It is rare for North Norfolk to feature on the national news but the LibDem’s capture of the District Council on May 2nd made the following day’s headlines. The apolitical but energetic LibDems won 30 seats; the antediluvian Tories took 6; some nondescript others 4. For the Labour Party the results were dismal: in 2015 we polled 14.9% of the vote; this time round we polled 6.4%. The highest percentage Labour vote, at 27.8%, was achieved by my friend Mike Gates in Wells (see previous blog). The highest number of votes recorded by anyone with Labour persuasions was the 238 achieved in Gresham by a promising young party member; however, he ran without party affiliation and is now the subject of disciplinary action. Not a good day for the Labour Party locally.
Inevitably analysis of the overall national results has concentrated on the implications for the Euro-elections and the future of Brexit. Much of it has focused on the drift away from Labour amongst leave voters in the industrial north and amongst remain voters in the south. Now, while North Norfolk is typical of nowhere but itself, dig deeper and we can offer some insights about the nature of left politics in the internet age and about the state of the Labour Party
As I have observed in previous blogs, as a corollary of Jeremy Corbyn’s barnstorming leadership election campaigns, North Norfolk Labour Party underwent a hostile takeover by Momentum. The previous Labour Leader, Ed Miliband, introduced a scheme to allow affiliated members and £3 supporters to join full members in voting in leadership contests. Vote they did. Most voted by internet but a local hustings meeting in Cromer took on the atmosphere of a 19th revivalist gathering; it was packed with Corbyn supporters who had played no part in the Party previously nor were to do so subsequently. Numbers on the books increased from 175 to over 600: we were told that the local Party was going ‘from strength to strength’. The subsequent small print gave a rather different picture. To quote from the annual report ‘the challenge has been to activate the new membership in campaigning and participation in meetings’.
Too true. For the first time since I arrived here Labour failed to find enough people to stand for election. We did not field candidates in three of the North Norfolk seats including the market town of Holt.[i]
I cannot entirely blame our Momentum controlled local Party Executive, although their adolescent infatuation with Jeremy Corbyn undoubtedly led to a number of mainstream members, including myself, deciding not to stand this time; others ran against the Party as independents. There is, however, a more fundamental problem at issue. The nature of political involvement has changed and will continue to change with the emergence of social networking.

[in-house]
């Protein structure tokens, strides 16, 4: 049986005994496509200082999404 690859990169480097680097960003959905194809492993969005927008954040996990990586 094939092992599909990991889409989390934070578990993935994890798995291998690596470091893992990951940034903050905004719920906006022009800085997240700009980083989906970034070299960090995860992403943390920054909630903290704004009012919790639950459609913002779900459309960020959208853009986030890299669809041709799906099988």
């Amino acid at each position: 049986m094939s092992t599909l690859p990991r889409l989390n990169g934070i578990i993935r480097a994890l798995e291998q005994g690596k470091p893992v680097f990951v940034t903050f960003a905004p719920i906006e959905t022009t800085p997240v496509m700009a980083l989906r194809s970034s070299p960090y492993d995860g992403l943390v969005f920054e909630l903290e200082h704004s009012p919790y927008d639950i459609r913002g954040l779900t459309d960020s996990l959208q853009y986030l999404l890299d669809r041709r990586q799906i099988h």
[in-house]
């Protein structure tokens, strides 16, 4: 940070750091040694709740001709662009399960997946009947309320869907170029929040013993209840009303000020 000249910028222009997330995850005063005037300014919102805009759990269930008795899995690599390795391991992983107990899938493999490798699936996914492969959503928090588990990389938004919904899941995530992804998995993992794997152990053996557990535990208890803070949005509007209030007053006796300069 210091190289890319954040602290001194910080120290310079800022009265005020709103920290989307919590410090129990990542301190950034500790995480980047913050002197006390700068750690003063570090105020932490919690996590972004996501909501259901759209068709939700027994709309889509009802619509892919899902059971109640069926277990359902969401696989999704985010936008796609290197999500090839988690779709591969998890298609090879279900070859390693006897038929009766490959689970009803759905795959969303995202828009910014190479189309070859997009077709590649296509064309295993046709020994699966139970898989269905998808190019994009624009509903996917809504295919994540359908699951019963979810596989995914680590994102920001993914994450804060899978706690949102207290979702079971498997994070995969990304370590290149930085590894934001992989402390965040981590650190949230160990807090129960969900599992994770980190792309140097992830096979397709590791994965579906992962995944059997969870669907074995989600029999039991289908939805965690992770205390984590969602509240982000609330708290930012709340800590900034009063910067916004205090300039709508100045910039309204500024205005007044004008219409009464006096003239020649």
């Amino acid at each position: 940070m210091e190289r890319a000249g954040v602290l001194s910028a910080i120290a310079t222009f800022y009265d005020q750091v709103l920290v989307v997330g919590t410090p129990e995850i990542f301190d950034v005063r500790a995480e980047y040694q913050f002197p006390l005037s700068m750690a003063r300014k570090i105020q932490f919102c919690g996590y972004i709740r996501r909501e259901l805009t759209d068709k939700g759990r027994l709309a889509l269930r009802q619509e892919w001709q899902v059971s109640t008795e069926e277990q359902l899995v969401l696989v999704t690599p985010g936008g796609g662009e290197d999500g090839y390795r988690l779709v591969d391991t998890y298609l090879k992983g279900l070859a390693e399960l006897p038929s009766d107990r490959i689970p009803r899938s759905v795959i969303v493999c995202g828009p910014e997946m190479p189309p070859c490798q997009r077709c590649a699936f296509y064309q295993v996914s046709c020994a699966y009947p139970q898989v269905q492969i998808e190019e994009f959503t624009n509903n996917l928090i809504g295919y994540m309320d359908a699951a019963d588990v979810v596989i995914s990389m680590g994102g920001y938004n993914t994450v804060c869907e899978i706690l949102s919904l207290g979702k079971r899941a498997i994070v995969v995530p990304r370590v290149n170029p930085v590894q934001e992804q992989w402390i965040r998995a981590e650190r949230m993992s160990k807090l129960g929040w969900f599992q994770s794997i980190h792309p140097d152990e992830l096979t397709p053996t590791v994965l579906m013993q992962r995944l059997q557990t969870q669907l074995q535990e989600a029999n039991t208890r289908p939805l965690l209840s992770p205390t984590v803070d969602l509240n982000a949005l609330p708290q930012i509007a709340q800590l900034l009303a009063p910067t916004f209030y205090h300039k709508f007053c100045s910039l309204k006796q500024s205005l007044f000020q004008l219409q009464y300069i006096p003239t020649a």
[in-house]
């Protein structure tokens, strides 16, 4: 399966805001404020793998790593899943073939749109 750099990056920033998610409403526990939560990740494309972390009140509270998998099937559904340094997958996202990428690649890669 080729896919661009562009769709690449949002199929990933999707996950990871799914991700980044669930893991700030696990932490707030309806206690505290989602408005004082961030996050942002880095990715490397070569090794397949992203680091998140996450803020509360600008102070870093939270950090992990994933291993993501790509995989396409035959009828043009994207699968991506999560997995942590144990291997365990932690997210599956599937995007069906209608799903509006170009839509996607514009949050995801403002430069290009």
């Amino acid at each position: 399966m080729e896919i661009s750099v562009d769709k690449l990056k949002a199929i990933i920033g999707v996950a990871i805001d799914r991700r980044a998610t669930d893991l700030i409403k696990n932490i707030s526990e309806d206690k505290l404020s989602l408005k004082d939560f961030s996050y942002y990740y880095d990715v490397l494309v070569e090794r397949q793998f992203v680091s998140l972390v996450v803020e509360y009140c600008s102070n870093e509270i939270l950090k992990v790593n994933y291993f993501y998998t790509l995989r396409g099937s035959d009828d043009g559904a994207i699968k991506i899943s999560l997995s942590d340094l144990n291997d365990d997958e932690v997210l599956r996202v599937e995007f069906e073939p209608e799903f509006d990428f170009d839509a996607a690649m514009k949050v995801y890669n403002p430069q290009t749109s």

Our local campaign, such that it was, seemed to place a deal of emphasis on a succession of posts, featuring individual candidates and some local issues, on the North Norfolk Labour Party Facebook site. They were well produced and, to the Executive’s credit, regularly updated. I doubt, however, if any uncertain voter accessed the site or anybody’s vote was changed as a result of the content. This is simply the disciples talking amongst themselves: it is not where the effort should be placed if you are fighting an election.
Further, few of the newer members participated in the campaign. Certainly for the younger recruits it seems to be all about demonstrating commitment on-line: the political equivalent of the Bay City Rollers phenomenon. Here I am showing my age. The Bay City Rollers were a Scottish rock band who achieved worldwide teen idol popularity in the 1970s. Musically the band broke no new ground and had little lasting influence, but their fans were able to declare their identity by adopting a distinctive style of dress; this featured calf-length tartan trousers and tartan scarves. Today Corbyn disciples declare their loyalty not through their style of dress but by decorating their Facebook sites with pictures of their idol. There is, as a consequence, a huge and growing gulf between those who profess support on-line and those who control events in the Party structure locally and nationally.
In an earlier blog, “ Strange goings-on in North Norfolk”, I drew attention to the bizarre decision of the North Norfolk Labour Party to devote much of its last pre-election meeting to a motion that began “This CLP applauds the efforts of the LP leadership under Jeremy Corbyn to weed out and deal with antisemitic behaviour appropriately”. Just over a month later, in the middle of the election campaign, a news item appeared prominently in the North Norfolk News with the heading ‘Labour defends council candidate following anti-Israel Facebook posts’. The item can be accessed using the link below (the typo in the link is a mistake by the publisher).
Given the wider context of the shameful antisemitism crisis in the Labour Party it would be hard to construct a more damaging headline. As the much-despised but extraordinarily perceptive Tony Blair put it: “The trouble with people from that tradition of the left is that they combine a huge degree of commitment with intolerance and misunderstanding about the nature of people and their relation to politics”. [ii]
leftyoldman blogs will appear occasionally as the Brexit battle continues and the shape of post Brexit politics emerges. If you would like to receive email notification of future blogs, please press the ‘followleftyoldman’ button on the left hand side above. I continue to tweet at @eugrandparents.
[i]There is a boundary anomaly in the County. The District Council boundary is not contiguous with the North Norfolk Parliamentary boundary. There was a similar lack of candidates in District Council seats that fell in the Broadland Parliamentary Constituency
[ii]This quotation is taken from Kogan, D., Protest and Power: The Battle for the Labour Party, Bloomsbury Reader, (2019), p. 37.